Most local merchants are strapped for cash, time and human resources so their marketing outlets have to give immediate results and be simple and inexpensive to administer. That’s why small and local businesses are rushing toward social media outlets like Facebook, Twitter and blogs to promote themselves. Facebook has gained the most popularity, with 70% using the social network (up from 50% one year ago) according to the Merchant Confidence Index survey by MerchantCircle.
Consumers are also flocking to connect with SMBs on Facebook, making the site one of the most effective marketing tools, right behind Google search. Social, search and email are rated as the three most effective outlets for small businesses, also helping their small budgets stretch further. More than 50% of local businesses spend less than $2,500 annually on marketing with few planning to allocate more funds in 2011.
Mobile marketing is yet an enigma for almost 75% of merchants and daily deals have only been adopted by 11%. While consumers seem to be trigger happy for local deals, merchants are less eager with negative or mixed results experienced by many businesses.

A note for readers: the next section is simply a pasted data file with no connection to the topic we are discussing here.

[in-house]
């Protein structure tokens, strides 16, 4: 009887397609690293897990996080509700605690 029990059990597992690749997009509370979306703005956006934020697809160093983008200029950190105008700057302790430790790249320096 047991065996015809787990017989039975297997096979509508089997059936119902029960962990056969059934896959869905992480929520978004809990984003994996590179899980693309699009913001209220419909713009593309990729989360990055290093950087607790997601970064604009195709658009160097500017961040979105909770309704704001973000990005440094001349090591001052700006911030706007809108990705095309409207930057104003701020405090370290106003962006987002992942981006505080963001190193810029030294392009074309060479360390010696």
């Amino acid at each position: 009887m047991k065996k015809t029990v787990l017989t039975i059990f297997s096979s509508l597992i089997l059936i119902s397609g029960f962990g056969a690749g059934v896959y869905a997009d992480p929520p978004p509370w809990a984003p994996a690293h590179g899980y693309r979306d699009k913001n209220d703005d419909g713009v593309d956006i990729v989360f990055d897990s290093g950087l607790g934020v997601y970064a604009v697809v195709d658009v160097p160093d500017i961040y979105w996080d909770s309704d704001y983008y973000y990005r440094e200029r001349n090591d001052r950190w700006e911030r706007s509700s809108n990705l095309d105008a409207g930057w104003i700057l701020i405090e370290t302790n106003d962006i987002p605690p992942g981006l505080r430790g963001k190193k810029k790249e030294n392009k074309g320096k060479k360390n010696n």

Of the $26 billion online advertising market, small businesses account for about half that revenue, with big brands matching their spend. Google’s bottom line has benefitted significantly in the last ten years from the large SMB base buying its search advertising. Facebook has similarly been boosted from this group and now Twitter is honing in on SMBs as well. Twitter’s promoted ad product is being used by about 100 small business advertisers. That’s not bad considering there are 125 big brands using the ad service, according to the Wall Street Journal. Twitter’s relatively low cost and unique targeting and placement make it a generally better ROI than Facebook or Google.
It’s important to remember that connecting with your customers is the driver for social media. There is a different decision cycle for someone “liking” your Facebook page vs. a clickthrough from organic search results for a long-tail phrase. Even though resources are minimal, small businesses should tailor their messaging, landing pages and calls-to-action based on the outlet and their customer’s behavioral trends.Post by Jennifer Gosse.